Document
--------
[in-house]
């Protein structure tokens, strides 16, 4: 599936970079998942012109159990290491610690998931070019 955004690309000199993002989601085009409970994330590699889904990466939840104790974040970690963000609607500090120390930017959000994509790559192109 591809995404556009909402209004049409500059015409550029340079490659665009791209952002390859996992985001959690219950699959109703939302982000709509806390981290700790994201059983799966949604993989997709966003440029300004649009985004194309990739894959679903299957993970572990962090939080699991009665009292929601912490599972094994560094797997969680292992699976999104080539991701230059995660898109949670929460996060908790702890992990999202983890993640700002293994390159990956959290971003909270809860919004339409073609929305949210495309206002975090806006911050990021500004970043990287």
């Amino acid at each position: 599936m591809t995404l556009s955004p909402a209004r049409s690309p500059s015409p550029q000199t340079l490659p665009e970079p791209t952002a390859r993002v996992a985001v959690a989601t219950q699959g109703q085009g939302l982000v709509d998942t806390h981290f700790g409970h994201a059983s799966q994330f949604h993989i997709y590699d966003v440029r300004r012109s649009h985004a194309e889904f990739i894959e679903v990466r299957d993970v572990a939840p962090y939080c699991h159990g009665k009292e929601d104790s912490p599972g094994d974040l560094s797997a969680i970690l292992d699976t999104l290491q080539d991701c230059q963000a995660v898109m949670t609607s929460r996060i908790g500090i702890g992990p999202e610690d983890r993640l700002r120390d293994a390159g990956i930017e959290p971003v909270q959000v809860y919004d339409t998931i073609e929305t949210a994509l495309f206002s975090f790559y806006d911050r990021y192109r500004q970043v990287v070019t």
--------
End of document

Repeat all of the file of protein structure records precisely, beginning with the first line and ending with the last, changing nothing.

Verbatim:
[in-house]
């Protein structure tokens, strides 16, 4: 599936970079998942012109159990290491610690998931070019 955004690309000199993002989601085009409970994330590699889904990466939840104790974040970690963000609607500090120390930017959000994509790559192109 591809995404556009909402209004049409500059015409550029340079490659665009791209952002390859996992985001959690219950699959109703939302982000709509806390981290700790994201059983799966949604993989997709966003440029300004649009985004194309990739894959679903299957993970572990962090939080699991009665009292929601912490599972094994560094797997969680292992699976999104080539991701230059995660898109949670929460996060908790702890992990999202983890993640700002293994390159990956959290971003909270809860919004339409073609929305949210495309206002975090806006911050990021500004970043990287």
């Amino acid at each position: 599936m591809t995404l556009s955004p909402a209004r049409s690309p500059s015409p550029q000199t340079l490659p665009e970079p791209t952002a390859r993002v996992a985001v959690a989601t219950q699959g109703q085009g939302l982000v709509d998942t806390h981290f700790g409970h994201a059983s799966q994330f949604h993989i997709y590699d966003v440029r300004r012109s649009h985004a194309e889904f990739i894959e679903v990466r299957d993970v572990a939840p962090y939080c699991h159990g009665k009292e929601d104790s912490p599972g094994d974040l560094s797997a969680i970690l292992d699976t999104l290491q080539d991701c230059q963000a995660v898109m949670t609607s929460r996060i908790g500090i702890g992990p999202e610690d983890r993640l700002r120390d293994a390159g990956i930017e959290p971003v909270q959000v809860y919004d339409t998931i073609e929305t949210a994509l495309f206002s975090f790559y806006d911050r990021y192109r500004q970043v990287v070019t």